A consensus in favour of this experiment in participatory democracy gives this innovation of public hearings the best possible chance of succeeding.
Taking the debate about our future outside a parliamentary bubble and into the wider community has proved successful in North America, Australasia and Europe and most recently in Ireland.
Citizens’ assemblies – representative samples of people coming together and taking time to examine the evidence, challenging the experts and hearing what various interest groups have to say -have been deployed to deal with controversial issues from abortion and law and order to nuclear power and reduced fossil fuel use.
As among the first to argue for citizens’ assemblies in our own country I know that Scottish people will draw special benefit for the assemblies will fill a gap in our political system caused by the now diminished role of political parties and the limitations of the more recent attempts at a participatory democracy through social media and the internet.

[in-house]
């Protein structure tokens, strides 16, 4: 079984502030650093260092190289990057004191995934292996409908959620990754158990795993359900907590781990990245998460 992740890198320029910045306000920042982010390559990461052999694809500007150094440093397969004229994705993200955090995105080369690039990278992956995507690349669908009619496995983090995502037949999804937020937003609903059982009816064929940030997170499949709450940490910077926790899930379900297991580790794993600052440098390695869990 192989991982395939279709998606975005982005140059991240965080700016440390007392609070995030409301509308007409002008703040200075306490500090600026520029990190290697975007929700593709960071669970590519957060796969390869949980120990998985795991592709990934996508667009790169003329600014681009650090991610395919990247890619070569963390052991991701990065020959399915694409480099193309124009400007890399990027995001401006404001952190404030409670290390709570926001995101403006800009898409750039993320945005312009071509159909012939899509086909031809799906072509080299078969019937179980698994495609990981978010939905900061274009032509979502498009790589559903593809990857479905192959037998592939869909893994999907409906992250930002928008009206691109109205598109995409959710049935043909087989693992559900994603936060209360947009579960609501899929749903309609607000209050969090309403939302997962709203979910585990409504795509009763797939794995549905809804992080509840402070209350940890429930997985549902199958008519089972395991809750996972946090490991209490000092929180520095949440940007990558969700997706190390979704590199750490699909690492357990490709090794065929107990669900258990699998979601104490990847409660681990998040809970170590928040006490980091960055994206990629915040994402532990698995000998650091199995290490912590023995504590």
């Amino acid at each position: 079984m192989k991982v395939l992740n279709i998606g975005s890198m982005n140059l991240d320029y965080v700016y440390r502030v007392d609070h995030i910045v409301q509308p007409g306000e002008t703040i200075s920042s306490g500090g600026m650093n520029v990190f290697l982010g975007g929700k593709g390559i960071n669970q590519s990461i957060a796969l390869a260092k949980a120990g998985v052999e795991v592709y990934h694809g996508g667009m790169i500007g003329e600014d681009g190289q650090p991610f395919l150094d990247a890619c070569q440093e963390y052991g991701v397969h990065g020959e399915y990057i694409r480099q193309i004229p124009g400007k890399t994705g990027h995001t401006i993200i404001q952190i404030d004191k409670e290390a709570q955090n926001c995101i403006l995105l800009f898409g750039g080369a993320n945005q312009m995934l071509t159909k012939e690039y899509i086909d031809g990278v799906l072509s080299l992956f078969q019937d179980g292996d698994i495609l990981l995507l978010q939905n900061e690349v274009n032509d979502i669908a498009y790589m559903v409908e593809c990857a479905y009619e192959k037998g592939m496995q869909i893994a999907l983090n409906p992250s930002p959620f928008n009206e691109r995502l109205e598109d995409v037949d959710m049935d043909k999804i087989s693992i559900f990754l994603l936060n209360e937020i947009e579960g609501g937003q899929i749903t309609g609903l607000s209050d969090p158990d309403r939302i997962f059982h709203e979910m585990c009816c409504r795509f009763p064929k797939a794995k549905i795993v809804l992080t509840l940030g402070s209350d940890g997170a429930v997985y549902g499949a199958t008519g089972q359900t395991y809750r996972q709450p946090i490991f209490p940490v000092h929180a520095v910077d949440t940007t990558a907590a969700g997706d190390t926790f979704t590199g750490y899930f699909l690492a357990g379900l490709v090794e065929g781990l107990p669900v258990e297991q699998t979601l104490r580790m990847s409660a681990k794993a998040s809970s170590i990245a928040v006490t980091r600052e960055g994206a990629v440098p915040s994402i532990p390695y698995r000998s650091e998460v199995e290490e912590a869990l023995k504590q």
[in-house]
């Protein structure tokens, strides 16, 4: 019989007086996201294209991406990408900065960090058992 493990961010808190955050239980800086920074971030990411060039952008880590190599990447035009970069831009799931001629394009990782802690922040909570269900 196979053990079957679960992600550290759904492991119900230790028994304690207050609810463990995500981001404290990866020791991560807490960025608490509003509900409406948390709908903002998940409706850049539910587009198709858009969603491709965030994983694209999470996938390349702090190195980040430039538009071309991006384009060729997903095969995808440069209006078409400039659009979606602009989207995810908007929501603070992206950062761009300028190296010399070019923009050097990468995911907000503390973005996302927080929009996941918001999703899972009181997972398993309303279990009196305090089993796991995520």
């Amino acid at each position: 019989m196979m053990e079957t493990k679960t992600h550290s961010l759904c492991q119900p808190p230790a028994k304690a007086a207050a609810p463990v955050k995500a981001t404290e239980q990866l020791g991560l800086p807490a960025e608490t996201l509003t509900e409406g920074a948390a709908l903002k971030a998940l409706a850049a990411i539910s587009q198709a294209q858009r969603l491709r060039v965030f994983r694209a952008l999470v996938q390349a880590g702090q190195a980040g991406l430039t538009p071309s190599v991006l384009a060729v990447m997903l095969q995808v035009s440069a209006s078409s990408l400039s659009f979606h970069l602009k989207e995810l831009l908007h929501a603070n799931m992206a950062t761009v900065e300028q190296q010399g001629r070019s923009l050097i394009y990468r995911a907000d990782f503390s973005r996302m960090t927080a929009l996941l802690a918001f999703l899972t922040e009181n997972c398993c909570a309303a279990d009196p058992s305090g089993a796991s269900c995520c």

For a century political parties have been at the heart of representative democracy, assembling and then aggregating public opinion to build an informed policy position reflecting public concerns – but no-one now thinks parties spend their time consulting on detailed policy, or that they connect the electorate to the decision-making systems in the way they once did.
Parties have been overtaken by what at first glance appears to be a new kind of direct democracy – leaders and followers communicating personally and often instantaneously with each other through Facebook, Twitter and social media – the theory being that they do so on equal terms.